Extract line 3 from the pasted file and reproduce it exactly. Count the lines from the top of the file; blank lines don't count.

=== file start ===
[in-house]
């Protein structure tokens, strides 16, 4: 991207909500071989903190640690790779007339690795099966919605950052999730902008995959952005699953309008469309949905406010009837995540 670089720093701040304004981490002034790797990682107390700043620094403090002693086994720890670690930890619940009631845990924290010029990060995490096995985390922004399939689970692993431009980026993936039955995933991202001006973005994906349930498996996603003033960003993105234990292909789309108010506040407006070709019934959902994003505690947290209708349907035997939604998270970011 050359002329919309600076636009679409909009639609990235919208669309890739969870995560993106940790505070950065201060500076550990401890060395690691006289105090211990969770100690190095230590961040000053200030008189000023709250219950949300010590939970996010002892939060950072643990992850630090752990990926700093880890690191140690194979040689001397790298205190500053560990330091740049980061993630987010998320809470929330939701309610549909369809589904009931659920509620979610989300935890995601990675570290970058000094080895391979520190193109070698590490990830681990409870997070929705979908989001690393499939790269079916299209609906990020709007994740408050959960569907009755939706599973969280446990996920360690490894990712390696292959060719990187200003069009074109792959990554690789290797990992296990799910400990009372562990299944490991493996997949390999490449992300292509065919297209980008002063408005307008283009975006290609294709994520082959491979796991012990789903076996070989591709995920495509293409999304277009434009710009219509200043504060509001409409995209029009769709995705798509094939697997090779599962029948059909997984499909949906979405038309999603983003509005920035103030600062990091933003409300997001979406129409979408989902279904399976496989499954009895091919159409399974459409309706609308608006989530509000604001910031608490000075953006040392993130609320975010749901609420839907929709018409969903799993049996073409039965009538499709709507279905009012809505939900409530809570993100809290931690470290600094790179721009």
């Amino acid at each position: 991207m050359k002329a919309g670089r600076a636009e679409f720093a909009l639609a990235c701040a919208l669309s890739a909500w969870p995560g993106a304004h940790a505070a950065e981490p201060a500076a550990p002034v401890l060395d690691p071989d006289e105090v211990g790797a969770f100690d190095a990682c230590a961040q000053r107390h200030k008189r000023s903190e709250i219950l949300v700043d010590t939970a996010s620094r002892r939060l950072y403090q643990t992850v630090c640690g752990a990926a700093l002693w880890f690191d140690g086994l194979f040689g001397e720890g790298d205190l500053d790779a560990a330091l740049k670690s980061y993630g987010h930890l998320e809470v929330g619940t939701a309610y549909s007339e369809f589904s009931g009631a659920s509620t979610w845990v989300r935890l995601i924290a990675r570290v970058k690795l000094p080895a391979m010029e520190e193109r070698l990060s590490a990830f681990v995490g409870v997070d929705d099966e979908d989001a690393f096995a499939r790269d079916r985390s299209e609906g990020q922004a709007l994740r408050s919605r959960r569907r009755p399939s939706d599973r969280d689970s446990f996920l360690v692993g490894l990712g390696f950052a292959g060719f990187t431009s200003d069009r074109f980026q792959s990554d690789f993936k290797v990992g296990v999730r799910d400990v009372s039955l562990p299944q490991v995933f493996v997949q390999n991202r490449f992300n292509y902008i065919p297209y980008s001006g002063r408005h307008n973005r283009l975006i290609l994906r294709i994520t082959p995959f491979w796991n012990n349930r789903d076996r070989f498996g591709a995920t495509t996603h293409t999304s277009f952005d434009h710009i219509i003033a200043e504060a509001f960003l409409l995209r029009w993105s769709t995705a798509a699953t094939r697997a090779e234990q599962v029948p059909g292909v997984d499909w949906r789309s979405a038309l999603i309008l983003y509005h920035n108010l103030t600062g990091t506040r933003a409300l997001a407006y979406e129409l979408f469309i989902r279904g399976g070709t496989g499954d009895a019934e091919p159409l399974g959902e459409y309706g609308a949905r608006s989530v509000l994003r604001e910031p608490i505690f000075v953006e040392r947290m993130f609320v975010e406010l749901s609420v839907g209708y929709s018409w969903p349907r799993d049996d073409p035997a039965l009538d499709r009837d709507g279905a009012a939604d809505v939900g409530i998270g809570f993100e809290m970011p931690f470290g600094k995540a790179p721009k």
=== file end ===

């Amino acid at each position: 991207m050359k002329a919309g670089r600076a636009e679409f720093a909009l639609a990235c701040a919208l669309s890739a909500w969870p995560g993106a304004h940790a505070a950065e981490p201060a500076a550990p002034v401890l060395d690691p071989d006289e105090v211990g790797a969770f100690d190095a990682c230590a961040q000053r107390h200030k008189r000023s903190e709250i219950l949300v700043d010590t939970a996010s620094r002892r939060l950072y403090q643990t992850v630090c640690g752990a990926a700093l002693w880890f690191d140690g086994l194979f040689g001397e720890g790298d205190l500053d790779a560990a330091l740049k670690s980061y993630g987010h930890l998320e809470v929330g619940t939701a309610y549909s007339e369809f589904s009931g009631a659920s509620t979610w845990v989300r935890l995601i924290a990675r570290v970058k690795l000094p080895a391979m010029e520190e193109r070698l990060s590490a990830f681990v995490g409870v997070d929705d099966e979908d989001a690393f096995a499939r790269d079916r985390s299209e609906g990020q922004a709007l994740r408050s919605r959960r569907r009755p399939s939706d599973r969280d689970s446990f996920l360690v692993g490894l990712g390696f950052a292959g060719f990187t431009s200003d069009r074109f980026q792959s990554d690789f993936k290797v990992g296990v999730r799910d400990v009372s039955l562990p299944q490991v995933f493996v997949q390999n991202r490449f992300n292509y902008i065919p297209y980008s001006g002063r408005h307008n973005r283009l975006i290609l994906r294709i994520t082959p995959f491979w796991n012990n349930r789903d076996r070989f498996g591709a995920t495509t996603h293409t999304s277009f952005d434009h710009i219509i003033a200043e504060a509001f960003l409409l995209r029009w993105s769709t995705a798509a699953t094939r697997a090779e234990q599962v029948p059909g292909v997984d499909w949906r789309s979405a038309l999603i309008l983003y509005h920035n108010l103030t600062g990091t506040r933003a409300l997001a407006y979406e129409l979408f469309i989902r279904g399976g070709t496989g499954d009895a019934e091919p159409l399974g959902e459409y309706g609308a949905r608006s989530v509000l994003r604001e910031p608490i505690f000075v953006e040392r947290m993130f609320v975010e406010l749901s609420v839907g209708y929709s018409w969903p349907r799993d049996d073409p035997a039965l009538d499709r009837d709507g279905a009012a939604d809505v939900g409530i998270g809570f993100e809290m970011p931690f470290g600094k995540a790179p721009k």